Sonic Cinema

Sounds, Visions and Insights by Brian Skutle

Happy Holidays

Grade : A- Year : 2008 Director : Running Time : Genre :
Movie review score

In a way, it’s fitting that this film is shot in black-and-white. Thematically, it deals with its’ characters worldviews and how they inform the lives and thinking of three friends one holiday season. While the character’s sometimes see their lives in very black-and-white terms, there’s a lot of grey to muck up the works for each of them, a lot like a film shot in black-and-white. I’m not sure that this was a deliberate choice on the part of the filmmakers- who were working on a low-budget and short shooting schedule- but it did make the film perhaps be more contemplative than it might have been otherwise.

Don’t take that last comment as a reason to miss out on this film- which will be hitting online distribution formats this winter- which is a surprising and entertaining holiday entry from co-writer/director James C. Ferguson. In a more opportune time and less competitive movie climate, it might even have an outside shot at an Oscar- just keep listening during the end credits for an original holiday jingle- “Generic Winter Holiday” (written by Ferguson, singer Molly Beck Ferguson, and Zack Hexum)- that’s witty and has all the makings of a holiday classic, even if the film may not.

That’s quite a shame, too (about the film, not the song), because anyone who has a chance to check it out will find some real heart and hearty laughs in the story of Patrick (Paul Hungerford), a small-town business owner in Rhode Island who’s living with his partner Kevin (Bill Daly) in his parent’s old house. Patrick and Kevin are separated this holiday season- Kevin’s gone to visit his sister while Patrick (who’s been stressing out about their relationship recently) has stayed in town to console his friend Alden (John B. Crye), in from out-of-town after his girlfriend- who wanted to get married- broke up with him. While the two are going around town hanging out, they run into an old high school acquaintance named Kirby (Thomas Rhoads), who’s in town for his father’s funeral and not afraid to speak his mind…or hit on the local women despite a wife at home. Together the three travel around town, digging up old memories and arguing with one another that pours salt on fresh emotional wounds in a manner that culminates to a trip to the hospital where all three find some peace of mind, just in time to celebrate Christmas together.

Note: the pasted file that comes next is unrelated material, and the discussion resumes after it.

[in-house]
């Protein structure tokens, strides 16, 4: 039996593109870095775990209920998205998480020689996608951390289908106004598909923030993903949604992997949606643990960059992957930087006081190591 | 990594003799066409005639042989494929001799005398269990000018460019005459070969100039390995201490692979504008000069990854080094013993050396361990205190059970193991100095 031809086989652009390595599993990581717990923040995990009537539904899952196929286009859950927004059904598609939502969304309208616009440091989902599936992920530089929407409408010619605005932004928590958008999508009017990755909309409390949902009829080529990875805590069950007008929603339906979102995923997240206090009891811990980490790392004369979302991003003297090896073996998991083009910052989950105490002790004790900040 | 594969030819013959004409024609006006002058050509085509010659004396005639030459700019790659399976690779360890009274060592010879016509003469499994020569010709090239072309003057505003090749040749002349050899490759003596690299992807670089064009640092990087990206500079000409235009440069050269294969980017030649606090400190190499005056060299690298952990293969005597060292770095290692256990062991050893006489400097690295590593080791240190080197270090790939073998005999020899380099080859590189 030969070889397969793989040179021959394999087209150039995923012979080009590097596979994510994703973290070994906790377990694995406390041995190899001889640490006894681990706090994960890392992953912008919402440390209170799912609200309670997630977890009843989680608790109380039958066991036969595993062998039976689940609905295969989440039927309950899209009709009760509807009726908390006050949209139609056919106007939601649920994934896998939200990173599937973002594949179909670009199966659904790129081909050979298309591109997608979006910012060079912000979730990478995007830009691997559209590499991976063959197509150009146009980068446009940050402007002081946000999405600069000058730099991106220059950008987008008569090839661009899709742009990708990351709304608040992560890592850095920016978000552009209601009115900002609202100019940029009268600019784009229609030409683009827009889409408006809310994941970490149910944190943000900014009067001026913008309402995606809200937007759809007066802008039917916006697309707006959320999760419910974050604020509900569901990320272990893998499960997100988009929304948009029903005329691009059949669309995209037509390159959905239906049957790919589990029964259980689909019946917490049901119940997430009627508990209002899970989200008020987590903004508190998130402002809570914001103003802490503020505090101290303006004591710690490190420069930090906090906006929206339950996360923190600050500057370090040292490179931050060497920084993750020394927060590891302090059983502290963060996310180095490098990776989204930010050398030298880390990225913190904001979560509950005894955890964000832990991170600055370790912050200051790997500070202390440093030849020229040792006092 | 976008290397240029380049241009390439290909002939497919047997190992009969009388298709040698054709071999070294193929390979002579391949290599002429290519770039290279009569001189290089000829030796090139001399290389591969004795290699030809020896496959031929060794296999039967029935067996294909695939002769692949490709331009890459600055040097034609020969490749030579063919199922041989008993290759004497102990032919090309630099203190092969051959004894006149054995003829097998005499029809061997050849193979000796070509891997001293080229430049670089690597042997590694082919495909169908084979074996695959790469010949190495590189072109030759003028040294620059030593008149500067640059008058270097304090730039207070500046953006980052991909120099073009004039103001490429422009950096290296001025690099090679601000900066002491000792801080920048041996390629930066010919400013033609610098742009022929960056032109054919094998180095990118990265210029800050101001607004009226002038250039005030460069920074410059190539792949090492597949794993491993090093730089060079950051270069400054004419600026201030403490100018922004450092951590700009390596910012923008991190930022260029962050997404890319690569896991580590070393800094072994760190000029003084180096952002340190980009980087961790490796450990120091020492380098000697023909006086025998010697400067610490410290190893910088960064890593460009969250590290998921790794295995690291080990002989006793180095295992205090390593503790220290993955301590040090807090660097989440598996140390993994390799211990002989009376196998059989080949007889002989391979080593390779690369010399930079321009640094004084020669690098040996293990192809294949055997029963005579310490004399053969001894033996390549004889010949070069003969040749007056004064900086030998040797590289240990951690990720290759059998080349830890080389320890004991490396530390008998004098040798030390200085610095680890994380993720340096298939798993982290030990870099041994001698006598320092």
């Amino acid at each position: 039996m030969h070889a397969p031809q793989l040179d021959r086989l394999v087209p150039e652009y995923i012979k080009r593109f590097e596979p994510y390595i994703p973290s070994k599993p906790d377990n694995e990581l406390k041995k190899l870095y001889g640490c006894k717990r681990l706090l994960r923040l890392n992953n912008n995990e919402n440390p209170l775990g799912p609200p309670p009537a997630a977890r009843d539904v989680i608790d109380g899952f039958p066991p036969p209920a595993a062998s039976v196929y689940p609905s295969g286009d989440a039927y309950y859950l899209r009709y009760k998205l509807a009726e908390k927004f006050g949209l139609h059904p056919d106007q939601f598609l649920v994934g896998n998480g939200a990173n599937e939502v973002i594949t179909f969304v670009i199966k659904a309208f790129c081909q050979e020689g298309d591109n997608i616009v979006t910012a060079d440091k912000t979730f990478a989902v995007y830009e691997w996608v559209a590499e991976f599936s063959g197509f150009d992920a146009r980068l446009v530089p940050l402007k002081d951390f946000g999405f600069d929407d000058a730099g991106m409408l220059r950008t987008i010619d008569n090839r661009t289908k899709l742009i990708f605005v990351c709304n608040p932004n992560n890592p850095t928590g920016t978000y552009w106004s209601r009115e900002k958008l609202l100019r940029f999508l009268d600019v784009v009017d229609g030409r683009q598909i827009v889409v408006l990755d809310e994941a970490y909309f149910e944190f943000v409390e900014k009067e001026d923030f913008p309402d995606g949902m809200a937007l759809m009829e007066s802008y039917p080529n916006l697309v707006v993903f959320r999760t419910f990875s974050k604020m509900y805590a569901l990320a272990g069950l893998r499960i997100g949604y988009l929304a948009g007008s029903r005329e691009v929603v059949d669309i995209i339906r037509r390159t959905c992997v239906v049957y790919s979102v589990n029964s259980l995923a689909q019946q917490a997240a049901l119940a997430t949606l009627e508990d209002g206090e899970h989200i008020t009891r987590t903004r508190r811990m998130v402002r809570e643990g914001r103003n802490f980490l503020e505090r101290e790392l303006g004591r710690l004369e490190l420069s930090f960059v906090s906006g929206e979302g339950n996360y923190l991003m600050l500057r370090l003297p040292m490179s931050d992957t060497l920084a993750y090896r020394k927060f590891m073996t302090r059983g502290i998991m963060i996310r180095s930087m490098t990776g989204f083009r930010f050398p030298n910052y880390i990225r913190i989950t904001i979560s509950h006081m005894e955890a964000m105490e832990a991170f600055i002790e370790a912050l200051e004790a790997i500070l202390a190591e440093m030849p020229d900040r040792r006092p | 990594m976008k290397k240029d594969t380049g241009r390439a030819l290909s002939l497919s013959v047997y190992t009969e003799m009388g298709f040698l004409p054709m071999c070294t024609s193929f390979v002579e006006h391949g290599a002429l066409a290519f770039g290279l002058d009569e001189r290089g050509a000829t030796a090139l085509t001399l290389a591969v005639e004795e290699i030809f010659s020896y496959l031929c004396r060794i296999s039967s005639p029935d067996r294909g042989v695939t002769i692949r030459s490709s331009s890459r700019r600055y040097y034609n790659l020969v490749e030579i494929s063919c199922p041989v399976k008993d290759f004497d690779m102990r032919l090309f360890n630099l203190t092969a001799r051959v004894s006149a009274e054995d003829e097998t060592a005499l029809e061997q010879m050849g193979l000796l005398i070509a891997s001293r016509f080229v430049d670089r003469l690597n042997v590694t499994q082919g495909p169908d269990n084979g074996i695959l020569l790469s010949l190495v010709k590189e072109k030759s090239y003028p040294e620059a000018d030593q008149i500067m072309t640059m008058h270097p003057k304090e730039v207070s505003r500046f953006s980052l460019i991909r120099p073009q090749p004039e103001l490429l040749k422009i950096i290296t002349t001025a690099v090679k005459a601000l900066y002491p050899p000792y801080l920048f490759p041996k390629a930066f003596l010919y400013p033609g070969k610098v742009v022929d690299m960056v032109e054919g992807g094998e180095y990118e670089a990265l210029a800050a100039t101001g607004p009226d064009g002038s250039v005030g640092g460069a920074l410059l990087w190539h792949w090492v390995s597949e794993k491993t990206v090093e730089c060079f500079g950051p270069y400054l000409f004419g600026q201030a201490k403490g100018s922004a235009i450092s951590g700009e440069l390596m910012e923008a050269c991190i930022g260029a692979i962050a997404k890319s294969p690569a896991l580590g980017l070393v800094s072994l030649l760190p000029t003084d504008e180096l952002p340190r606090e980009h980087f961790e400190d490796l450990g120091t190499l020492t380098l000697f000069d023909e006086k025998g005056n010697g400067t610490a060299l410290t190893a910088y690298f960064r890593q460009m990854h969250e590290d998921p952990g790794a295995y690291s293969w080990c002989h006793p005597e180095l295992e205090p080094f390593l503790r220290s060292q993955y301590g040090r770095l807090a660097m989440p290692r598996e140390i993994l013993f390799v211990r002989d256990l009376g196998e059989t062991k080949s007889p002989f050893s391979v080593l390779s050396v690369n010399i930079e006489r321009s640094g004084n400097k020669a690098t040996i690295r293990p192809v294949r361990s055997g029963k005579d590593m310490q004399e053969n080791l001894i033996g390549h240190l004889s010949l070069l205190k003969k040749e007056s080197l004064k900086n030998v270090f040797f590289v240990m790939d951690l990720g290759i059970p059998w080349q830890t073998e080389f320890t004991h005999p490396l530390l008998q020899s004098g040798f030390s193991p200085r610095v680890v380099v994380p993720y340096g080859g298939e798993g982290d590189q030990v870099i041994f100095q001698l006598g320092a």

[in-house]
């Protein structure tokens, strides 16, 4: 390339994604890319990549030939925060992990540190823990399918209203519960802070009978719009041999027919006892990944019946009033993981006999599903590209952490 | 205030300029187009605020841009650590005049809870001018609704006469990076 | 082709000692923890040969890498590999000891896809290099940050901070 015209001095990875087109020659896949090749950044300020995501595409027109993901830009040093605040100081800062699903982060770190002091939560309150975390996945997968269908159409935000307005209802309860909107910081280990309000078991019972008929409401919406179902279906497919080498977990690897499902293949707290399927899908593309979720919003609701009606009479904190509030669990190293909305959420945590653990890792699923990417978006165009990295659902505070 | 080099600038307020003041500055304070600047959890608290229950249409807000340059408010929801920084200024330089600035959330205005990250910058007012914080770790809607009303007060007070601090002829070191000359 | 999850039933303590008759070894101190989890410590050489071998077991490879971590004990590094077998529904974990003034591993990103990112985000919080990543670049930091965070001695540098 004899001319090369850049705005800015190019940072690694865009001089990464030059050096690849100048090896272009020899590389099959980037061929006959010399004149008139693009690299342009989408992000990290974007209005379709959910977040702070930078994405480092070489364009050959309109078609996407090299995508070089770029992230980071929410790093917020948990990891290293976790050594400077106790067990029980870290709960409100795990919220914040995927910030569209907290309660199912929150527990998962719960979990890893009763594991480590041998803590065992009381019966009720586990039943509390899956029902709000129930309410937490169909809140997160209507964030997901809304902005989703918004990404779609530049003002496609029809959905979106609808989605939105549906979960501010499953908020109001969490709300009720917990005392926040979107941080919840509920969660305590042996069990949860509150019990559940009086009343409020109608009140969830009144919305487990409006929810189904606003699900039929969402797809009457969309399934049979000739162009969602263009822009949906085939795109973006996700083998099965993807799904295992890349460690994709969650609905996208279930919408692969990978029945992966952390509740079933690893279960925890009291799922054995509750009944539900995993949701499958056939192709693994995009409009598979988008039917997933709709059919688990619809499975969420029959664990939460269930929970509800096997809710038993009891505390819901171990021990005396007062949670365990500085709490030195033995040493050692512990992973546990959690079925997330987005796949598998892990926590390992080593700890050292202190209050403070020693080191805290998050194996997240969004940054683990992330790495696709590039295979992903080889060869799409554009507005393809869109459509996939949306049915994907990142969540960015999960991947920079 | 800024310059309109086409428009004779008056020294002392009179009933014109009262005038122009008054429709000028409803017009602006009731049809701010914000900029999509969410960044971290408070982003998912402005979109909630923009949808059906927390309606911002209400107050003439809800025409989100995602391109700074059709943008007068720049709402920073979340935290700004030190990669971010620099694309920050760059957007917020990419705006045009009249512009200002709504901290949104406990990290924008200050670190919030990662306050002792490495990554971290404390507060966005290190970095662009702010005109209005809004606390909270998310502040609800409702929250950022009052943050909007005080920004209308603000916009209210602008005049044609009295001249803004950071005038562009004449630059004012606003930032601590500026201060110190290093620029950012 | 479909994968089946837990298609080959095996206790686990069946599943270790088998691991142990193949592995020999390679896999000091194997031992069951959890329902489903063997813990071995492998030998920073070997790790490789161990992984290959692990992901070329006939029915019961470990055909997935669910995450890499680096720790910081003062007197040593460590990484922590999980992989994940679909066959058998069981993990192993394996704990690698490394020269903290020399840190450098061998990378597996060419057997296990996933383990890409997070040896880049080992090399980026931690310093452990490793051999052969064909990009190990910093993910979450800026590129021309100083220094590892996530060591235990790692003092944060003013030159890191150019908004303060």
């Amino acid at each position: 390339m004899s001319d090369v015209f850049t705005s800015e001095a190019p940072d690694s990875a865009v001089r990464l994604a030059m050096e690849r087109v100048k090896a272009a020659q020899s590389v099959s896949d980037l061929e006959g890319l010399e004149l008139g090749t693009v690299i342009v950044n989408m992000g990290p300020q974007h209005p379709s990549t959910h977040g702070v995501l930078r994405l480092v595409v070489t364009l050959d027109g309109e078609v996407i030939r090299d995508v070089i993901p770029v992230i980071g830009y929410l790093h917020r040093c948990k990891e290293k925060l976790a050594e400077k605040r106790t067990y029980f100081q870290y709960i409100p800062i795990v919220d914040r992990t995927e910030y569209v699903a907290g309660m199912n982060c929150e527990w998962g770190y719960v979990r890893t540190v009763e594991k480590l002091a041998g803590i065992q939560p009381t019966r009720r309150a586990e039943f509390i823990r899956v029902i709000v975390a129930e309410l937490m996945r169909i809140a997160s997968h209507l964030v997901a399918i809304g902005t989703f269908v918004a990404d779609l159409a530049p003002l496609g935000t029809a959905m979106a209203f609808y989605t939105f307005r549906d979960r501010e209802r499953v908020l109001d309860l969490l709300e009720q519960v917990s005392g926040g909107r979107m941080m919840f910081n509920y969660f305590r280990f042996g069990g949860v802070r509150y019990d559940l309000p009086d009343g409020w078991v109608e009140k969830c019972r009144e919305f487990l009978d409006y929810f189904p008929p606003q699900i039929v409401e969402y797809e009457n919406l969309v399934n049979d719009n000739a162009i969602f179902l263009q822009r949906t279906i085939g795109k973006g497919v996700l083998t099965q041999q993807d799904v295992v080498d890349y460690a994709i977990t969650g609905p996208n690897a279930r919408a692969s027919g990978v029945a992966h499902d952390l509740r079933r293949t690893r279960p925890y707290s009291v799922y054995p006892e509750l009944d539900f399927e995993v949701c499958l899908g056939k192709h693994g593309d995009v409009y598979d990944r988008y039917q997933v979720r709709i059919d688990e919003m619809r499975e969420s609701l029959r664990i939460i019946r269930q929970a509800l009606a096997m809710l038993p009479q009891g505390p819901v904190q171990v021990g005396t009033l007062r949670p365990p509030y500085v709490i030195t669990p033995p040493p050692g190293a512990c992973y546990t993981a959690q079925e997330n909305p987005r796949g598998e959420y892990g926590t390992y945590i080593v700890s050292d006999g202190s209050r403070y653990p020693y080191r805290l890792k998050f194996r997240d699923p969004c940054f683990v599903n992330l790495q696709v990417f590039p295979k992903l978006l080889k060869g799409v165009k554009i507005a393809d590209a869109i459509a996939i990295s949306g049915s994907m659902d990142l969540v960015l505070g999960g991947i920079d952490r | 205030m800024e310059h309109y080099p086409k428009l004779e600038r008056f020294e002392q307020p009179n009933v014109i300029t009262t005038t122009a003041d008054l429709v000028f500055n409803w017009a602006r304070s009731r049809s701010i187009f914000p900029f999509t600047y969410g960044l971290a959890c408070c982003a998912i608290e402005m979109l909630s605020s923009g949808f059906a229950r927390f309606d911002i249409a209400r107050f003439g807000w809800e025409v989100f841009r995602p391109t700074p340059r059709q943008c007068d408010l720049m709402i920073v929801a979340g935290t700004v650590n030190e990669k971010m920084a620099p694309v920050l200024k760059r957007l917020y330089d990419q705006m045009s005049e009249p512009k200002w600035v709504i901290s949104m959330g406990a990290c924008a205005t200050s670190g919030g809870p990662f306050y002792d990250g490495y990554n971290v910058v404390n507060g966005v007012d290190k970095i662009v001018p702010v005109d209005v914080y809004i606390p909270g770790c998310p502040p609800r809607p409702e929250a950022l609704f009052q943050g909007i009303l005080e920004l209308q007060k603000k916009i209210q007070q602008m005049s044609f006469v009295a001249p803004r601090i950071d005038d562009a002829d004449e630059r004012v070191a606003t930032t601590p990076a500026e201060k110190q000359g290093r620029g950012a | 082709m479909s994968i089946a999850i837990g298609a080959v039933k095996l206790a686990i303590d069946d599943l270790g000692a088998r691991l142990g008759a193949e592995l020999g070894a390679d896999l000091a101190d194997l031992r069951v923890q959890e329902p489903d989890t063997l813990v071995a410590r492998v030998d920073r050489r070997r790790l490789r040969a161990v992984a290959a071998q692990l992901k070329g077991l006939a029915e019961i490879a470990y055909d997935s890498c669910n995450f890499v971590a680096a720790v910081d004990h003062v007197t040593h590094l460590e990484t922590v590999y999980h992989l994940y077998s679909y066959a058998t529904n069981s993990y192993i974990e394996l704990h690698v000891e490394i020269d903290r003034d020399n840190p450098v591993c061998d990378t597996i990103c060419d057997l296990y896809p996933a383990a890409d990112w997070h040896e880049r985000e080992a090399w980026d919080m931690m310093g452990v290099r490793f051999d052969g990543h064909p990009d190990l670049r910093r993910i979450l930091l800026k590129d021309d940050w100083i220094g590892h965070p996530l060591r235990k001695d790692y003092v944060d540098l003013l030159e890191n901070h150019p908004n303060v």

Writing that last sentence, it occurs to me that I’m making this film sound like a sappy piece of Hollywood formula. But while it certainly has it’s moments of sentiment, “Happy Holidays” earns each one while maintaining an irreverent yet respectful tone to each character, the backgrounds that have shaped them, and the situations that have each one unsure of what they want this holiday season. The result is as satisfying as a holiday dinner with the family, even if- for the characters- it can sometimes be as maddening. This is the fourth film I’ve had the pleasure of reviewing through an independent inquiry by the filmmakers- by the end of it, I was thinking that Christmas had come early for me.

Leave a Reply